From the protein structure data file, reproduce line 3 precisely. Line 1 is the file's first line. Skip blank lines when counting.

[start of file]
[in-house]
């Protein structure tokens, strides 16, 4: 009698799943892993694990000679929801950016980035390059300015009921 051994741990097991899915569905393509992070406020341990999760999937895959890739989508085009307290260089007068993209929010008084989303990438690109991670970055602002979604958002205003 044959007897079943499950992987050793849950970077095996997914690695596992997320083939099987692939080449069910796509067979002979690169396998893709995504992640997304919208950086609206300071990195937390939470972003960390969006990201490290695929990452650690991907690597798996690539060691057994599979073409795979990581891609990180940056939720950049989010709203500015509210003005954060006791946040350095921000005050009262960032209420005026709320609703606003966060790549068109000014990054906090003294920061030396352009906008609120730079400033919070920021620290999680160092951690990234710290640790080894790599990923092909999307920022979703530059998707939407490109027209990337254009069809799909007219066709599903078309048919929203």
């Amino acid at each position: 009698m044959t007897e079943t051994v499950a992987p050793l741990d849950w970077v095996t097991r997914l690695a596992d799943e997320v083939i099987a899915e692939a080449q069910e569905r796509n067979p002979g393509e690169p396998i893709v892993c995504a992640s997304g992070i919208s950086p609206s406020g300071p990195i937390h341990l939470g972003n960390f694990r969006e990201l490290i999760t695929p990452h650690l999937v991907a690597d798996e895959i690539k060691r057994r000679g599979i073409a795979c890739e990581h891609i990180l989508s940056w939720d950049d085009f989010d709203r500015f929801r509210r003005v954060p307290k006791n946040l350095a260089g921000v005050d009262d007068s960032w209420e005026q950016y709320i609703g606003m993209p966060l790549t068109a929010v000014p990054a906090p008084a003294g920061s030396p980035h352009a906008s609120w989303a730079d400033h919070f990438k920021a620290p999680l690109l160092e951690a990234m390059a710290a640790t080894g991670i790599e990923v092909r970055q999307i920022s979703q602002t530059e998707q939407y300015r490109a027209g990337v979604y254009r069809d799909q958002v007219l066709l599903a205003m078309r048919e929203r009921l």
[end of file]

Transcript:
């Amino acid at each position: 009698m044959t007897e079943t051994v499950a992987p050793l741990d849950w970077v095996t097991r997914l690695a596992d799943e997320v083939i099987a899915e692939a080449q069910e569905r796509n067979p002979g393509e690169p396998i893709v892993c995504a992640s997304g992070i919208s950086p609206s406020g300071p990195i937390h341990l939470g972003n960390f694990r969006e990201l490290i999760t695929p990452h650690l999937v991907a690597d798996e895959i690539k060691r057994r000679g599979i073409a795979c890739e990581h891609i990180l989508s940056w939720d950049d085009f989010d709203r500015f929801r509210r003005v954060p307290k006791n946040l350095a260089g921000v005050d009262d007068s960032w209420e005026q950016y709320i609703g606003m993209p966060l790549t068109a929010v000014p990054a906090p008084a003294g920061s030396p980035h352009a906008s609120w989303a730079d400033h919070f990438k920021a620290p999680l690109l160092e951690a990234m390059a710290a640790t080894g991670i790599e990923v092909r970055q999307i920022s979703q602002t530059e998707q939407y300015r490109a027209g990337v979604y254009r069809d799909q958002v007219l066709l599903a205003m078309r048919e929203r009921l």